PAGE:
The profession’s commitment to pro bono work is declining, a respected annual bellwether suggests.

Thomson Reuters Foundation’s latest TrustLaw Index of Pro Bono reports that fee-earners in England and Wales clocked 21.6 hours in the last 12 months, down on the 22.5 hours reported in last year’s index.

The proportion of fee-earners who did 10 or more hours has fallen from 35.8% in 2015 to 27.6%.

The global snapshot shows that lawyers in China do more pro bono hours than England and Wales, at 37.3 per fee-earner. 

Regional analysis for Asia-Pacific shows a 38% increase in the average number of pro bono hours per fee-earner over the past year, from 17.5 hours to 24.2. The proportion of fee-earners doing 10 or more hours increased from 21.8% last year to 31%.

Thomson Reuters Foundation CEO Monique Villa (pictured) said China was ‘definitely the country to watch’.

‘Only 10 years ago, pro bono in China was a niche practice, but today the country has overtaken the amount of hours in England and other countries with solid pro bono traditions,’ she added.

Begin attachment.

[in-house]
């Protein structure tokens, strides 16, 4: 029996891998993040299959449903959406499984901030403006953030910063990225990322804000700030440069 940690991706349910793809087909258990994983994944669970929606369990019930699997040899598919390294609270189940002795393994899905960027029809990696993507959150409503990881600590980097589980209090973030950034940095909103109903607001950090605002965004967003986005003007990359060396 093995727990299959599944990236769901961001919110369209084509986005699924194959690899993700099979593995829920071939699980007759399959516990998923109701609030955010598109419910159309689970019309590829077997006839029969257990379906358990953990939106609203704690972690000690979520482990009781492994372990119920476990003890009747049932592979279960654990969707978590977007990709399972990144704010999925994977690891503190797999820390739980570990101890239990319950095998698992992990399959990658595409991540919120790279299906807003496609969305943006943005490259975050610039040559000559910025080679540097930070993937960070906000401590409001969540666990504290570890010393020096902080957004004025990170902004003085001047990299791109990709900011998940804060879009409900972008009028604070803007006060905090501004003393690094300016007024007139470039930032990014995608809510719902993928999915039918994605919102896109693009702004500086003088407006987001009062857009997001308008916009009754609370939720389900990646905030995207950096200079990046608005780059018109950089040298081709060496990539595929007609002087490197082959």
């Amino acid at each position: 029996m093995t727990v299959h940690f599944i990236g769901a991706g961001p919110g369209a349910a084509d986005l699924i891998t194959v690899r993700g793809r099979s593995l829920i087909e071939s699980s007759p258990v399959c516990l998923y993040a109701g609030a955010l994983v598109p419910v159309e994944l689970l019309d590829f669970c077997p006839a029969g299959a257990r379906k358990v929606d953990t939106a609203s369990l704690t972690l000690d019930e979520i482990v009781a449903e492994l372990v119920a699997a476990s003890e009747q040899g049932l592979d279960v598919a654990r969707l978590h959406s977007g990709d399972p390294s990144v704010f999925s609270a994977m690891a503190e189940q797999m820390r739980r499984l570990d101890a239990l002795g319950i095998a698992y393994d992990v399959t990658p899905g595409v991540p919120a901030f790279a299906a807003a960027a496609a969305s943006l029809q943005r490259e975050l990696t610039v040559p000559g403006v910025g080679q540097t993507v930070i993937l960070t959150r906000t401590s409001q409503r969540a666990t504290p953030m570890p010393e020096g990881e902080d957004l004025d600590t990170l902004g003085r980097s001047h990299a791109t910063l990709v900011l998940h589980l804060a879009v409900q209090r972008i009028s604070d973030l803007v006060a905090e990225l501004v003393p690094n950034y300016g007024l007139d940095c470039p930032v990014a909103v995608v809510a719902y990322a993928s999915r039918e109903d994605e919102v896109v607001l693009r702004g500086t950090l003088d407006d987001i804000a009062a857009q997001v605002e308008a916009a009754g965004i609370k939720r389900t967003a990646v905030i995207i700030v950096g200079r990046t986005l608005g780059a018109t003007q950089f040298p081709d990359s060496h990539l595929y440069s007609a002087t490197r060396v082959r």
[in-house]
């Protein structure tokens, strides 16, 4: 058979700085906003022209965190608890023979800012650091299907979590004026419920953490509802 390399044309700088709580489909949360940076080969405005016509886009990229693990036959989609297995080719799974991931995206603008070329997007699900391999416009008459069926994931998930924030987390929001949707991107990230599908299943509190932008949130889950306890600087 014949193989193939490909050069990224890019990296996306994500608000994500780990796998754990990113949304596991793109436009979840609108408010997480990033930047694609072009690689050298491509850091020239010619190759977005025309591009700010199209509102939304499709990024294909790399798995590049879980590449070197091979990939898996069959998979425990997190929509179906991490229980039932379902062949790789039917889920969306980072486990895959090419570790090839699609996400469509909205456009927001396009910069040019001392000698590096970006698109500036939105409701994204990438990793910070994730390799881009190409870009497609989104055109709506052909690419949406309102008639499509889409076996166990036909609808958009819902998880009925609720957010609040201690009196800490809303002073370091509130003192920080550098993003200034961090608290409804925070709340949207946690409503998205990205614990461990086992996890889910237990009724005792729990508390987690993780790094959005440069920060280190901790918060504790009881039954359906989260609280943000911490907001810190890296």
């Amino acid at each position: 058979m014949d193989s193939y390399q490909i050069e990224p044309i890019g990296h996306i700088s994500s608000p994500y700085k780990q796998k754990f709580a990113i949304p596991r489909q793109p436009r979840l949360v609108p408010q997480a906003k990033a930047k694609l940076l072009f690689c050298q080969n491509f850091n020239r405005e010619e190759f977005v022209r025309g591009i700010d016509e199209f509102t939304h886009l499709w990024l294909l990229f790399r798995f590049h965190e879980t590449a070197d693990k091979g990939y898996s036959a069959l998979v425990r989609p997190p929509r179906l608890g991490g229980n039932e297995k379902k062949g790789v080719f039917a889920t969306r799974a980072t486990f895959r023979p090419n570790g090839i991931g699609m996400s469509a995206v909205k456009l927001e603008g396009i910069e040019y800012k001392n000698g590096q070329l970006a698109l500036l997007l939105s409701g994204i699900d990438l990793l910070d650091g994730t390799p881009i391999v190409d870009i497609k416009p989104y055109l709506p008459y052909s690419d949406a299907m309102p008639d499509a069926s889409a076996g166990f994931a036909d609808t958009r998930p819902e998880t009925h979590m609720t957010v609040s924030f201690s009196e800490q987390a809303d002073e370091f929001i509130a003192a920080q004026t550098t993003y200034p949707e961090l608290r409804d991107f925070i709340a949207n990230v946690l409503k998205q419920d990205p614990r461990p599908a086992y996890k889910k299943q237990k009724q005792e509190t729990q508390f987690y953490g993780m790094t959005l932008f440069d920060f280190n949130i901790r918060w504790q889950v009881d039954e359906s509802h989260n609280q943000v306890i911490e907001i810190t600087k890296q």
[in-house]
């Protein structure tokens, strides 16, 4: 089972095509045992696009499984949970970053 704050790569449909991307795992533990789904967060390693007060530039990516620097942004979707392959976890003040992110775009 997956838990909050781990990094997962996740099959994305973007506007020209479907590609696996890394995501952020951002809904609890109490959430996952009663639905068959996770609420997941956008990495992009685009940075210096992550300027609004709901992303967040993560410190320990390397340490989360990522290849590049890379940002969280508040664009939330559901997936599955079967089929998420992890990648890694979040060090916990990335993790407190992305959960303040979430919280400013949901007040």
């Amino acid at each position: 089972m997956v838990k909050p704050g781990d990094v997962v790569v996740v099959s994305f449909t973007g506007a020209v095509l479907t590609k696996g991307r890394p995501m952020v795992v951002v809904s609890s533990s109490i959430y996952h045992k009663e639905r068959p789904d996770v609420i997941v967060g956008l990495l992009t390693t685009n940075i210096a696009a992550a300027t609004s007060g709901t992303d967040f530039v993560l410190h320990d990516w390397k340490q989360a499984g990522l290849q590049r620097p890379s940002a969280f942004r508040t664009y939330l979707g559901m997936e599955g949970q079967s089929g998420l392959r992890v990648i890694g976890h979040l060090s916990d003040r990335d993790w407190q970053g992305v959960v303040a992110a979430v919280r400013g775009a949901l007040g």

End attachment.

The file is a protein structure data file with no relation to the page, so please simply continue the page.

In England and Wales, partner engagement in pro bono nevertheless remains strong, with 40.5% spending time on pro bono work this year compared to 37.8% last time.

Regional analysis also shows that the number of in-house legal teams who are setting up formal pro bono programmes within their corporations has increased.

’In-house lawyers are typically not covered by professional indemnity insurance for pro bono work but lawyers are finding ways around this barrier by, for example, collaborating with law firms on joint pro bono projects,’ the index states.

The survey covers data from more than 130 law firms, representing 64,500 lawyers in 75 countries.

Immigration, refugees and asylum were cited as the key focus areas for pro bono work by 41.4% of firms across the globe, compared to 28% the previous year.

Villa said: ‘The ongoing refugee crisis poses unprecedented challenges for Europe and the rest of the world. We are seeing a worrying increase in the number of migrants illegally detained, including unaccompanied children.

‘Lawyers are stepping up to provide life-changing support, and this is undoubtedly a beautiful story of solidarity in action.’